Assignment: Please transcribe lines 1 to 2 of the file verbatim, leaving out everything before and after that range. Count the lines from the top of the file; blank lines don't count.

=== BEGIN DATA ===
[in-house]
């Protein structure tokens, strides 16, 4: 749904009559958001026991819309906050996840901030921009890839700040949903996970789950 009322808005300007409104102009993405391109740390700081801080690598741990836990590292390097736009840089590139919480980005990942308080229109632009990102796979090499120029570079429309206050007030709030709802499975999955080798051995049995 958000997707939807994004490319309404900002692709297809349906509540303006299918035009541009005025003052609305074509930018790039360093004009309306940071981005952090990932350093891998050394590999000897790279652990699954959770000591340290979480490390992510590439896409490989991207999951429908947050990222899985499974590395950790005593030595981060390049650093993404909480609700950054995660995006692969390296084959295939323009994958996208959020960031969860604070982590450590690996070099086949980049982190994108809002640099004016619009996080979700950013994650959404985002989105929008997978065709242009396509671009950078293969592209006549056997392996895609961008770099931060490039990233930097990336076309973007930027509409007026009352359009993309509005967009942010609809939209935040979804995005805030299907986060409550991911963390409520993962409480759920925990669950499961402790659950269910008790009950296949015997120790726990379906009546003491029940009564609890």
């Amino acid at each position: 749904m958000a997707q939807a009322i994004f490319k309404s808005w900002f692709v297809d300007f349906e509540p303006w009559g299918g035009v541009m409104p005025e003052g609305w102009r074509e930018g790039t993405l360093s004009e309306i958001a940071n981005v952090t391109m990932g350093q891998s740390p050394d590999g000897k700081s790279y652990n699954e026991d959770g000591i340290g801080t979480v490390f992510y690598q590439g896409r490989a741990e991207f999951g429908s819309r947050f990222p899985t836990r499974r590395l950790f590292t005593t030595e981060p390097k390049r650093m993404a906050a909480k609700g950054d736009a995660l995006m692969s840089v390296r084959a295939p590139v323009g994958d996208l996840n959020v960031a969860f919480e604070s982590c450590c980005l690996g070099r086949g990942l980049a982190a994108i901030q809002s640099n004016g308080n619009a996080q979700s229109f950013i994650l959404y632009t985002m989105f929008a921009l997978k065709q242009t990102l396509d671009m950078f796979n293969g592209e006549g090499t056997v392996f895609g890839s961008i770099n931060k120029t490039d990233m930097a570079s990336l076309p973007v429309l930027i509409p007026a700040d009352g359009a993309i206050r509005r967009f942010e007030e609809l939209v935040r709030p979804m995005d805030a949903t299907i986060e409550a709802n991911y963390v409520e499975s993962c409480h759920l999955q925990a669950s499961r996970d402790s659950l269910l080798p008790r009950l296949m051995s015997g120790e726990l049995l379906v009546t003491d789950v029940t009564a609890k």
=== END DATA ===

[in-house]
């Protein structure tokens, strides 16, 4: 749904009559958001026991819309906050996840901030921009890839700040949903996970789950 009322808005300007409104102009993405391109740390700081801080690598741990836990590292390097736009840089590139919480980005990942308080229109632009990102796979090499120029570079429309206050007030709030709802499975999955080798051995049995 958000997707939807994004490319309404900002692709297809349906509540303006299918035009541009005025003052609305074509930018790039360093004009309306940071981005952090990932350093891998050394590999000897790279652990699954959770000591340290979480490390992510590439896409490989991207999951429908947050990222899985499974590395950790005593030595981060390049650093993404909480609700950054995660995006692969390296084959295939323009994958996208959020960031969860604070982590450590690996070099086949980049982190994108809002640099004016619009996080979700950013994650959404985002989105929008997978065709242009396509671009950078293969592209006549056997392996895609961008770099931060490039990233930097990336076309973007930027509409007026009352359009993309509005967009942010609809939209935040979804995005805030299907986060409550991911963390409520993962409480759920925990669950499961402790659950269910008790009950296949015997120790726990379906009546003491029940009564609890």